Surgical excision of heterotopic ossification leads to re-emergence of mesenchymal stem cell populations responsible for recurrence

Shailesh Agarwal, Shawn Loder, David Cholok, John Li, Chris Breuler, James Drake, Cameron Brownley, Joshua Peterson, Shuli Li, Benjamin Levi

Research output: Contribution to journalArticlepeer-review

15 Scopus citations

Abstract

Trauma-induced heterotopic ossification (HO) occurs after severe musculoskeletal injuries and burns, and presents a significant barrier to patient rehabilitation. Interestingly, the incidence of HO significantly increases with repeated operations and after resection of previous HO. Treatment of established heterotopic ossification is challenging because surgical excision is often incomplete, with evidence of persistent heterotopic bone. As a result, patients may continue to report the signs or symptoms of HO, including chronic pain, nonhealing wounds, and joint restriction. In this study, we designed a model of recurrent HO that occurs after surgical excision of mature HO in a mouse model of hind-limb Achilles’ tendon transection with dorsal burn injury. We first demonstrated that key signaling mediators of HO, including bone morphogenetic protein signaling, are diminished in mature bone. However, upon surgical excision, we have noted upregulation of downstream mediators of osteogenic differentiation, including pSMAD 1/5. Additionally, surgical excision resulted in reemergence of a mesenchymal cell population marked by expression of platelet-derived growth factor receptor-a (PDGFRa) and present in the initial developing HO lesion but absent in mature HO. In the recurrent lesion, these PDGFRa1mesenchymal cells are also highly proliferative, similar to the initial developing HO lesion. These findings indicate that surgical excision ofHOresults in recurrence through similar mesenchymal cell populations and signaling mechanisms that are present in the initial developing HO lesion. These results are consistent with findings in patients thatnewfoci of ectopic bone can develop in excision sites and are likely related to de novo formation rather than extension of unresected bone.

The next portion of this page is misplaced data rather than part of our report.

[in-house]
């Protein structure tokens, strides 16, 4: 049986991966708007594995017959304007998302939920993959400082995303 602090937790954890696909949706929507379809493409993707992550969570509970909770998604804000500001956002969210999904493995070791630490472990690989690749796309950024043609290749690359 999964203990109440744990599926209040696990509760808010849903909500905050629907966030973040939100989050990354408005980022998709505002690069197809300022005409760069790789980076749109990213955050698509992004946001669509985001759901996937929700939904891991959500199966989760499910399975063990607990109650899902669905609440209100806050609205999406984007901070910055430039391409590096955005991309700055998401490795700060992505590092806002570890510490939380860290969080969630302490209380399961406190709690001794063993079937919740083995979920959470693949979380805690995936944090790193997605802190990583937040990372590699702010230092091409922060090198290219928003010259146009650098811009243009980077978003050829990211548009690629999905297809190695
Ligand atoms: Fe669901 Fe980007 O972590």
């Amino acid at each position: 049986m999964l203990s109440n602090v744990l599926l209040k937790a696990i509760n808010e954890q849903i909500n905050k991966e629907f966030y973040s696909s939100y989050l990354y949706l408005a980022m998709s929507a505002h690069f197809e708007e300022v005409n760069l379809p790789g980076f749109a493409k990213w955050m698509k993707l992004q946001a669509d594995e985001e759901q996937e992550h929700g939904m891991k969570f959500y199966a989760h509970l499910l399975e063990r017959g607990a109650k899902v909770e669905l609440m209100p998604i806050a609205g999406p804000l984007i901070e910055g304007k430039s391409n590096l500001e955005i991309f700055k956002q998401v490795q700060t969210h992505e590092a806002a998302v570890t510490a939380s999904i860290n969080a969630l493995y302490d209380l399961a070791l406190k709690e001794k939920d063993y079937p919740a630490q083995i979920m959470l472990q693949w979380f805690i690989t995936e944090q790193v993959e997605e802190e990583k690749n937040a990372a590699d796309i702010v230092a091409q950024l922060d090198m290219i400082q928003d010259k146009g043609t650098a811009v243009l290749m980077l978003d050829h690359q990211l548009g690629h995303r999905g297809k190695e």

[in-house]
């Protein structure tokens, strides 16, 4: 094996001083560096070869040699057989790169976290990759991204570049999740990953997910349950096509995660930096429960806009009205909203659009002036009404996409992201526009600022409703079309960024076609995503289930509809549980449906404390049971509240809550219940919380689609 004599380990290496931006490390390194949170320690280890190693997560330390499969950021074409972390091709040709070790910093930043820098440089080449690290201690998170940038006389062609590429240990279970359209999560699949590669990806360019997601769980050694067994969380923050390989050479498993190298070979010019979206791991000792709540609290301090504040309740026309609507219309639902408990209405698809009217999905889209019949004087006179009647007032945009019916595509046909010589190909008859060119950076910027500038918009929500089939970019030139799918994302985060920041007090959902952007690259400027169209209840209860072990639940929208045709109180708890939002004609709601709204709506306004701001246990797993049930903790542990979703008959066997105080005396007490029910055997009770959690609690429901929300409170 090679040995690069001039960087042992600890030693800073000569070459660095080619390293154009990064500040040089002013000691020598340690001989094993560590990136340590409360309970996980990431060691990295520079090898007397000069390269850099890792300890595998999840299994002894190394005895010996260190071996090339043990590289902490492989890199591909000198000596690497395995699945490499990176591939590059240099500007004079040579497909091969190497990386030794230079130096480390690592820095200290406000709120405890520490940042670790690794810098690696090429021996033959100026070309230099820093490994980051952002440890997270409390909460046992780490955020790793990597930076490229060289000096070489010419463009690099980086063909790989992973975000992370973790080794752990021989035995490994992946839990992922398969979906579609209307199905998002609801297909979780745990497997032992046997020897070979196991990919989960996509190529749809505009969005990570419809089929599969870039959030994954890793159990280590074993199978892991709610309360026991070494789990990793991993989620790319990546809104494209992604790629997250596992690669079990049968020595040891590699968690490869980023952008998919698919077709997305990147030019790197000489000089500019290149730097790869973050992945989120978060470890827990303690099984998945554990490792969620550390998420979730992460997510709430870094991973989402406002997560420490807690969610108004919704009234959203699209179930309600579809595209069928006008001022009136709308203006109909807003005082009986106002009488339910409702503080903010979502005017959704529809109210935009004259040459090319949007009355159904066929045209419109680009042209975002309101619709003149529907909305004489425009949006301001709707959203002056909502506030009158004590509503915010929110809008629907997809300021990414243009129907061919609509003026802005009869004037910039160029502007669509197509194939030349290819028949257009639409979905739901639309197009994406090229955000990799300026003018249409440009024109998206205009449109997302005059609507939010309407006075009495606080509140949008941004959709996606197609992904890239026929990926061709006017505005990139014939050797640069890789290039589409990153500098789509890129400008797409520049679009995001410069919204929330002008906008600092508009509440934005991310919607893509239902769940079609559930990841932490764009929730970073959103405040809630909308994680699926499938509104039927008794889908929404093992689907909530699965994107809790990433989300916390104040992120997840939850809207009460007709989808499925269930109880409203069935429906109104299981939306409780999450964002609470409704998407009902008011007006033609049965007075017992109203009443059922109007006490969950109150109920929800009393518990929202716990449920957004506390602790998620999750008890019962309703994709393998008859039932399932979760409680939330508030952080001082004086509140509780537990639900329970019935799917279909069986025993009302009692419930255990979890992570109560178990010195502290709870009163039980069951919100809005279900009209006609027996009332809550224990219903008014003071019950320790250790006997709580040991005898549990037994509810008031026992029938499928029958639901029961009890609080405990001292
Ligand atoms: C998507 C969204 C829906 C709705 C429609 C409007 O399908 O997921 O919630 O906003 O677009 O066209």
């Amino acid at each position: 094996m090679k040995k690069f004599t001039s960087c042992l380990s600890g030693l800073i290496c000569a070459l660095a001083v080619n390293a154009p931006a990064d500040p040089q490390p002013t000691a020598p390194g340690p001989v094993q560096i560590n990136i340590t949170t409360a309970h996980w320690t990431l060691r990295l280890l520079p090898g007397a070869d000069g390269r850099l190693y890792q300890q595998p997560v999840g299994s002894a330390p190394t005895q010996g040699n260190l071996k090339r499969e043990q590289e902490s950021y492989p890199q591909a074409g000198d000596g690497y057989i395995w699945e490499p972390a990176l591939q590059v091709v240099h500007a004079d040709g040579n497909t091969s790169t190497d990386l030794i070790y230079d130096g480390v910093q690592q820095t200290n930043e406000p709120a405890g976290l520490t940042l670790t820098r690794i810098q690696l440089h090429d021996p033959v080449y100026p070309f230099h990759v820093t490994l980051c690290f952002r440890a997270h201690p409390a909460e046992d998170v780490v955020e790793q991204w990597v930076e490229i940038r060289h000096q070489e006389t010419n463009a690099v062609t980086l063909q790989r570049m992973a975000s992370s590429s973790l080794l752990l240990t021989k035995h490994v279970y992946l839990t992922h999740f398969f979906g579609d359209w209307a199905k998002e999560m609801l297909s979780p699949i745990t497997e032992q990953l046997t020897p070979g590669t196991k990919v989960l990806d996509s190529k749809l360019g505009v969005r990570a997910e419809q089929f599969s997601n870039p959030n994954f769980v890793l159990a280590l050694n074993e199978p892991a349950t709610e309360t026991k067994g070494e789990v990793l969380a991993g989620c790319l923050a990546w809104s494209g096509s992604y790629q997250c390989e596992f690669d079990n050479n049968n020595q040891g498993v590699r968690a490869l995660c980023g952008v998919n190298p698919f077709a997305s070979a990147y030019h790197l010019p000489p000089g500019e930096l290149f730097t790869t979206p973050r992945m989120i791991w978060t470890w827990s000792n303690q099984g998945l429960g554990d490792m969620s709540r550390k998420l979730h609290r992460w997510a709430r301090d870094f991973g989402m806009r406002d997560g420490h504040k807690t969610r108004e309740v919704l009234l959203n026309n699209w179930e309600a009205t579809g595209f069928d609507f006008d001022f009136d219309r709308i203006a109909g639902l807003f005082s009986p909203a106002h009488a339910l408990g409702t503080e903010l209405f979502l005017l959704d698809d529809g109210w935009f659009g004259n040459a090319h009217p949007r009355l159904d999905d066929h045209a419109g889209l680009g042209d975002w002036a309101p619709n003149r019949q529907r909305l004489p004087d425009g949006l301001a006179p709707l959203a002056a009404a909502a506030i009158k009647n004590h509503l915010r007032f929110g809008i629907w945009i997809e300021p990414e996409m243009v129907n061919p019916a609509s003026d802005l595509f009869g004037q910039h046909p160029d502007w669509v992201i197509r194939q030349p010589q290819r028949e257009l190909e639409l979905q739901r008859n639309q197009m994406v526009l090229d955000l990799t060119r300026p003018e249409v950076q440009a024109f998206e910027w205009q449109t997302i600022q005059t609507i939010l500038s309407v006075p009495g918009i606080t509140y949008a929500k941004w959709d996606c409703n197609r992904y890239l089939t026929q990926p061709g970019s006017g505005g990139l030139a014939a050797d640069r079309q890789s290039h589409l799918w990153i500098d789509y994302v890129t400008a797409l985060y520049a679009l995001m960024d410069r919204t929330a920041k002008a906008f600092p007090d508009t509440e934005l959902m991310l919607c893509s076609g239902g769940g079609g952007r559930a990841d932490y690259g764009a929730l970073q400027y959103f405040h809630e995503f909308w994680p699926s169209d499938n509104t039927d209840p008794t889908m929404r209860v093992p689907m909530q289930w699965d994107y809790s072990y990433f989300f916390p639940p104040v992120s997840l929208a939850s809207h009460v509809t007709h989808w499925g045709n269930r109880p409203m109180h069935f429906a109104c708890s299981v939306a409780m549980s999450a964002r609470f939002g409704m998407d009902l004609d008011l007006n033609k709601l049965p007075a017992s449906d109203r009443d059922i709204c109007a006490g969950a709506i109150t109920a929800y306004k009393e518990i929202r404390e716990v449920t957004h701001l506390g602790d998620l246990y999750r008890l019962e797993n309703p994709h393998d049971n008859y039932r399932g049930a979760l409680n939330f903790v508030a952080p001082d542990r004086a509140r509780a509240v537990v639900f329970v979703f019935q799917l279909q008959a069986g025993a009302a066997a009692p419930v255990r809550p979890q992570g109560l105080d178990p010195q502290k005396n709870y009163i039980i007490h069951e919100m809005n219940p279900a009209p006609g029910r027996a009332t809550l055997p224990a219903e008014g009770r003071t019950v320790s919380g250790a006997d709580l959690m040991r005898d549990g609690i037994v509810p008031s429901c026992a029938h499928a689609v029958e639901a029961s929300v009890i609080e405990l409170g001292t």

Original languageEnglish (US)
Pages (from-to)799-806
Number of pages8
JournalStem Cells Translational Medicine
Volume6
Issue number3
DOIs
StatePublished - Mar 2017
Externally publishedYes

Keywords

  • Bone
  • Chondrogenesis
  • Extremity trauma
  • Heterotopic ossification
  • Mesenchymal stem cell
  • Tissue regeneration

ASJC Scopus subject areas

  • Developmental Biology
  • Cell Biology

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